<p>According to the State Department&rsquo;s human rights report for 2008, the Zimbabwe government or its agents committed politically motivated, arbitrary, and unlawful killings during the year. Security forces killed opposition members and engaged in extralegal killings in connection with illegal diamond mining.</p> <div>There were killings by paramilitary forces, and numerous reports of politically motivated abductions. Opposition party leaders from the MDC reported that state security agents and ruling ZANU-PF party supporters abducted and tortured hundreds of opposition and civil society members, as well as student leaders, as part of a systematic government-sponsored campaign to dismantle the opposition party&rsquo;s structures before the March 29 election and, especially, immediately preceding the June 27 presidential run-off.</div> <div>&nbsp;</div> <div>Security forces routinely committed political violence, including torture of citizens in custody, particularly in areas suspected of heavy support for the opposition. Army and police units organized, participated in, or provided logistical support to perpetrators of political violence and generally permitted their activities. Police also refused to record reports of politically motivated violence or destruction of property. Police used excessive force in apprehending and detaining criminal suspects.</div> <div>Human rights groups reported that physical and psychological torture perpetrated by security agents and government supporters increased during the year. Police repeatedly used cruel, inhuman, or degrading treatment or punishment against those in custody. Police also used excessive force to disperse demonstrators.</div> <div>&nbsp;</div> <div>Government supporters, including youth militia and war veterans trained by ZANU-PF, were also deployed to harass and intimidate members of the opposition, labor, student movement, and civic groups, as well as journalists considered critical of the government.</div> <div>&nbsp;</div> <div>Security forces were widely used to carry out government-sponsored politically motivated violence. Police routinely and violently disrupted public gatherings and demonstrations, and tortured opposition and civil society activists in police custody.</div> <div>There were reports that police and army personnel suspected of being sympathetic to the political opposition were demoted or fired. Police were poorly trained and equipped, underpaid, and corrupt. Severely depleted human and material resources, especially fuel, further reduced police effectiveness during the year. Corruption continued to increase in part due to low salaries and a worsening economy.</div> <div>Mechanisms to investigate security force abuses remained weak. Court orders compelling investigations into allegations of abuse were routinely ignored by authorities. Government efforts to reform security forces were minimal, and training was rarely provided. Police seldom responded during incidents of vigilante violence.</div> <div>&nbsp;</div> <div>Authorities often did not allow detainees prompt or regular access to their lawyers and often informed lawyers who attempted to visit their clients that detainees were &ldquo;not available,&rdquo; especially in cases involving opposition members and civil society activists. In several cases police claimed not to know where they were holding a detained individual, which delayed a hearing on bail release. Family members sometimes were denied access unless accompanied by an attorney. Detainees were often held incommunicado.</div> <div>&nbsp;</div> <div>There were reports that victims or witnesses of crimes were detained or charged with the crime after reporting it to police. The government increasingly used arbitrary arrest and detention as a tool of intimidation and harassment, especially against opposition members and supporters, civil society activists, student activists, and journalists. The Zimbabwe Human Rights NGO Forum reported more than 800 confirmed cases of unlawful arrest and detention during the year.</div> <div>&nbsp;</div> <div>Police and other security officials detained MDC President Morgan Tsvangirai without charge several times during the year. On January 23, police executed a predawn raid on Tsvangirai&rsquo;s home and took him into custody for several hours just before he was expected to lead an MDC march and rally.</div> <div>Prolonged pretrial detention remained a problem, and some detainees were incarcerated for several years before trial or sentencing because of a critical shortage of magistrates and court interpreters, poor bureaucratic procedures, and for political reasons. During the year some detainees in Harare Remand Prison went months without attending court for bail hearings because Zimbabwe Prison Services lacked fuel to provide transport.</div> <div>&nbsp;</div> <div>The judiciary was under intense pressure to conform to government policies, and the government repeatedly refused to abide by judicial decisions. The government routinely delayed payment of court costs or judgments awarded against it in civil cases. Trials were held by judges without juries and were open to the public, except in certain security cases. Every defendant has the right to a lawyer of his or her choosing, but a local attorney reported that most defendants in magistrates&rsquo; courts did not have legal representation. Attorneys sometimes were denied access to their clients, especially in cases involving opposition members or civil society activists.</div> <div>&nbsp;</div> <div>There were hundreds of reports of political detainees throughout the year, including opposition officials, their supporters, NGO workers, and civil society activists. During the year police severely beat and tortured numerous opposition, civil society, and student leaders while in detention.</div> <div>Security forces searched homes and offices without warrants; the government pressured local chiefs and ruling party loyalists to monitor and report on suspected opposition supporters; and the government forcibly displaced persons from their homes. The government coerced ruling party supporters and punished opposition supporters by manipulating the distribution of food aid, agricultural inputs, and access to other government assistance programs.</div> <div>&nbsp;</div> <div>Prison conditions remained harsh and life threatening. Prison guards beat and abused prisoners. Poor sanitary conditions and overcrowding persisted, which aggravated outbreaks of cholera, diarrhea, measles, tuberculosis, and HIV/AIDS-related illnesses. Human rights activists familiar with prison conditions reported constant shortages of food, water, electricity, clothing, and soap. Some prisoners reported receiving only one small meal a day.</div> <div>&nbsp;</div> <div>In 2007, the president signed into law the Interception of Communications Act (ICA) to provide for the interception and monitoring of any communication (including telephone, postal mail, e-mail, and Internet traffic) in the course of transmission through a telecommunication, postal, or other related system in the country. During the year the Chief Executive Officer (CEO) of the state-run Zimpapers secretly monitored subordinates&rsquo; private e-mails for political content.</div> <div>&nbsp;</div> <div>The government continued to restrict freedom of speech, particularly by those making or publicizing comments critical of President Mugabe. Passage of the 2007 ICA increased the government&rsquo;s ability to monitor speech and to punish those who criticized the government.</div> <div>&nbsp;</div> <div>Under authority of the Official Secrets Act, Public Order, and Security Act (POSA), or the Criminal Law Act, the government arrested individuals for criticizing President Mugabe in public. There were credible reports that CIO agents and informers routinely monitored political and other meetings. Persons deemed critical of the government were frequently targeted for harassment, abduction, and torture.</div> <div>&nbsp;</div> <div>The Ministry for Information and Publicity controlled the state-run media, including the two remaining daily newspapers, the Chronicle and the Herald. The news coverage in these newspapers and in the state-controlled media as a whole generally portrayed the activities of government officials positively, portrayed opposition parties and other antigovernment groups negatively, and downplayed events or information that reflected adversely on the government. High-ranking government officials, including President Mugabe, used the state-controlled media to threaten violence against suspected critics of the government.</div> <div>&nbsp;</div> <div>There were two main independent domestic weekly newspapers, the Zimbabwe Independent and the Standard, and a semi-independent weekly paper, the Financial Gazette, all three of which continued to operate despite threats and pressure from the government.</div> <div>&nbsp;</div> <div>The government controlled all domestic radio broadcasting stations through the state-owned Zimbabwe Broadcasting Holdings, supervised by the Ministry for Information and Publicity.</div> <div>&nbsp;</div> <div>The government controlled the only domestically based television broadcasting station, the Zimbabwean Broadcasting Corporation (ZBC).</div> <div>&nbsp;</div> <div>Senior government officials repeatedly criticized both local and foreign independent media for what they deemed biased reporting meant to discredit the Mugabe regime and to misrepresent the country&rsquo;s political and economic conditions. Government used accreditation laws to prevent most major international media outlets and some local journalists from covering the country&rsquo;s combined presidential, parliamentary, and local government elections. Journalists and publishers continued to practice self-censorship as a result of government action and threats.</div> <div>&nbsp;</div> <div>According to independent assessments, hundreds of thousands of persons remain displaced within the country as a result of government policies including state-sponsored election-related violence, land reform, and Operation Murambatsvina in 2005. The government&rsquo;s campaign of forced evictions and the demolition of homes and businesses continued during the year.</div> <div>&nbsp;</div> <div>Under the constitution, the president may unilaterally declare a state of public emergency for a period of up to 14 days; has sole power to dissolve parliament and to appoint or remove a vice president and any minister or deputy minister; and directly appoints eight provincial governors who sit in parliament, and six senators. There were reports that the government removed, from the civil service and the military, persons perceived to be opposition supporters. The government also routinely interfered with MDC-led local governments.</div> <div>&nbsp;</div> <div>The World Bank&rsquo;s Worldwide Governance Indicators reflected that corruption was a severe problem. Implementation of the government&rsquo;s ongoing redistribution of expropriated, white-owned, commercial farms substantially favored the ruling party elite and continued to lack transparency. Top ruling party officials and entrepreneurs supporting the ruling party received priority access to limited foreign exchange, farm inputs such as fertilizer and seed, and fuel.</div> <div>&nbsp;</div> <div>Domestic and international human rights groups were subject to government restrictions, interference, monitoring, and harassment. The government continued to use the state-controlled media to disparage and attack human rights groups. Articles typically dismissed the efforts and recommendations of NGOs that were considered critical of the government as efforts by groups that merely did the bidding of &ldquo;Western governments.&rdquo;</div> <div>&nbsp;</div> <div>Few cases of rape, especially spousal rape, were reported to authorities because women were unaware that spousal rape was a crime and feared losing the support of their families, particularly in rural areas. Domestic violence against women, especially wife beating, continued to be a serious problem. In 2006 the Musasa Project, a local NGO that worked for the protection and promotion of women&rsquo;s rights, reported that approximately one-third of women in the country were in an abusive marital relationship. Most cases of domestic violence went unreported due to traditional sensitivities and fear of economic consequences for the family.</div> <div>&nbsp;</div> <div>Several civil society groups offered anecdotal evidence that the country&rsquo;s worsening economic problems were forcing more women and young girls into prostitution. There were increasing reports that women and children were sexually exploited in towns along the borders with South Africa, Botswana, Mozambique, and Zambia.</div> <div>&nbsp;</div> <div>Women commonly faced workplace sexual harassment, government enforcement was not effective, and there were no reports of any prosecutions during the year.</div> <div>&nbsp;</div> <div>Despite laws aimed at enhancing women&rsquo;s rights and countering certain discriminatory traditional practices, women remained disadvantaged in society. Economic dependency and prevailing social norms prevented rural women in particular from combating societal discrimination. Despite legal prohibitions, women remained vulnerable to entrenched customary practices, including pledging young women to marry partners not of their choosing and forcing widows to marry the brothers of their late spouses.</div> <div>Primary education is not compulsory, free, or universal for any children. According to the UNICEF Humanitarian Action Report 2008: Zimbabwe, the educational system was &ldquo;characterized by low enrolment rates, declining attendance and completion rates, low transition rate to secondary school and insufficient learning spaces, teachers and learning materials.&rdquo;</div> <div>&nbsp;</div> <div>Child abuse, including incest, infanticide, child abandonment, and rape continued to be serious problems during the year. Police statistics showed that child rape tripled between 2005 and 2007.</div> <div>&nbsp;</div> <div>The traditional practice of offering a young girl in marriage as compensatory payment in interfamily disputes continued during the year, as did arranged marriage of young girls.</div> <div>&nbsp;</div> <div>Rural children were trafficked into farms or cities for agricultural labor, domestic servitude, and commercial sexual exploitation, often under the false pretenses of job or marriage proposals, according to one NGO. The use of child laborers, especially as farm workers or domestic servants, was common in the country, often with the complicity of family members.</div> <div>&nbsp;</div> <div>Mugabe has publicly denounced homosexuals, blaming them for Africa&rsquo;s ills. Although there was no statutory law proscribing homosexual practice, common law prevents homosexual men, and to a lesser extent, lesbians, from fully expressing their sexual orientation and, in some cases, criminalizes the display of affection between men.</div> <div>&nbsp;</div> <div><a href="http://www.state.gov/g/drl/rls/hrrpt/2008/af/119032.htm"><font color="#0000ff">US State Department</font></a></div> <div><a href="http://www.hrw.org/en/africa/zimbabwe"><font color="#0000ff">Human Rights Watch</font></a></div> <div><a href="http://www.amnesty.org/en/region/africa/southern-africa/zimbabwe"><font color="#0000ff">Amnesty International</font></a></div>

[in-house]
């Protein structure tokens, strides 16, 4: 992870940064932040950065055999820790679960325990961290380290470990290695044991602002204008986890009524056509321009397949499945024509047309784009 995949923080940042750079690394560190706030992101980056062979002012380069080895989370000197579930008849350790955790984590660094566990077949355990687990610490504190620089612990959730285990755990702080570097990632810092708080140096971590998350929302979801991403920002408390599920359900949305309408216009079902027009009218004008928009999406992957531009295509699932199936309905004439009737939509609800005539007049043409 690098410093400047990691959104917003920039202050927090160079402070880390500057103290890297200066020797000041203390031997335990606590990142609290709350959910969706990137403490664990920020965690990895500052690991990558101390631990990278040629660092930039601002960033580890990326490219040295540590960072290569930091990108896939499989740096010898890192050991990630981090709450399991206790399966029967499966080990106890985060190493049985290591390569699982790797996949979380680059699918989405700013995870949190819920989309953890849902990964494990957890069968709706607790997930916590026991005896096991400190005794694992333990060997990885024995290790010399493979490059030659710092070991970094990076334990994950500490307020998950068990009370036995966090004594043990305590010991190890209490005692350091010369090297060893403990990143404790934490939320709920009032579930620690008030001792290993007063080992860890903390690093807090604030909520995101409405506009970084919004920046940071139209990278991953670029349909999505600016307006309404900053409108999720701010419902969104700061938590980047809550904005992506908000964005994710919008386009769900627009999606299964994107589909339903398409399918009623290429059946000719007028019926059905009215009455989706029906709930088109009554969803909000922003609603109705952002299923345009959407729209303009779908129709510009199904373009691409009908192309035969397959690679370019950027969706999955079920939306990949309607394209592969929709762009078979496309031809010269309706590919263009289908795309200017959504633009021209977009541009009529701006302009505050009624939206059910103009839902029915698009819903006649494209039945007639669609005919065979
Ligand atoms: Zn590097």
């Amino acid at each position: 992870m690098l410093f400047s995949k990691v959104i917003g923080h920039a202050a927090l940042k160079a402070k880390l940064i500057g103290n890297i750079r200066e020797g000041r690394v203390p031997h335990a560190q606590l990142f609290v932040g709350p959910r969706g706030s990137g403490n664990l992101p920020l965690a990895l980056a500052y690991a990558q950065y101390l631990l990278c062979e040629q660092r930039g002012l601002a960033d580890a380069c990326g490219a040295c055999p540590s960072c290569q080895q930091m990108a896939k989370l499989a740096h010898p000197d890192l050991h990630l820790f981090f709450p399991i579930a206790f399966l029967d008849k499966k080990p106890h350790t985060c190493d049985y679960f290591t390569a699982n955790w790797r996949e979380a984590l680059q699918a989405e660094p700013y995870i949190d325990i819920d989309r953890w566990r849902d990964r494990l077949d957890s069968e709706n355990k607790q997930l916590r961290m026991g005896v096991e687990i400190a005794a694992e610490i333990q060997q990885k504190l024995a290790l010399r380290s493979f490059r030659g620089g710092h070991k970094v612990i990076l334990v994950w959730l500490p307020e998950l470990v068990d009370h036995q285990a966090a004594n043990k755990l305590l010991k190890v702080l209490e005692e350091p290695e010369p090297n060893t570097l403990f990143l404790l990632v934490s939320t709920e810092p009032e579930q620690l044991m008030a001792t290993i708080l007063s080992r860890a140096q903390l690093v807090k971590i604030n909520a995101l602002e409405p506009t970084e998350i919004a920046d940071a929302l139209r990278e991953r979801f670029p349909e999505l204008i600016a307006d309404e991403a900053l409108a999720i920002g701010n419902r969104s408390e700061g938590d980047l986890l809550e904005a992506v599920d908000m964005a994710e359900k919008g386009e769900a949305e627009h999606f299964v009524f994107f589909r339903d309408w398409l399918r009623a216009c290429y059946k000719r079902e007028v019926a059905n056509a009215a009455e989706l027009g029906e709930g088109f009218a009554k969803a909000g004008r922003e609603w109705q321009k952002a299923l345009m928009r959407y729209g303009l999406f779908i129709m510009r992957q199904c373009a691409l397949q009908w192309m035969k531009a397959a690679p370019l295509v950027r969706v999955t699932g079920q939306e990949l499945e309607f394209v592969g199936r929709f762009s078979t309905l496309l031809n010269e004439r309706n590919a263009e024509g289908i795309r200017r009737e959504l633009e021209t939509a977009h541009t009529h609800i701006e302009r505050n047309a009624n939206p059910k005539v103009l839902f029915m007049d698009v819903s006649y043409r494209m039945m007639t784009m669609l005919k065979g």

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Debate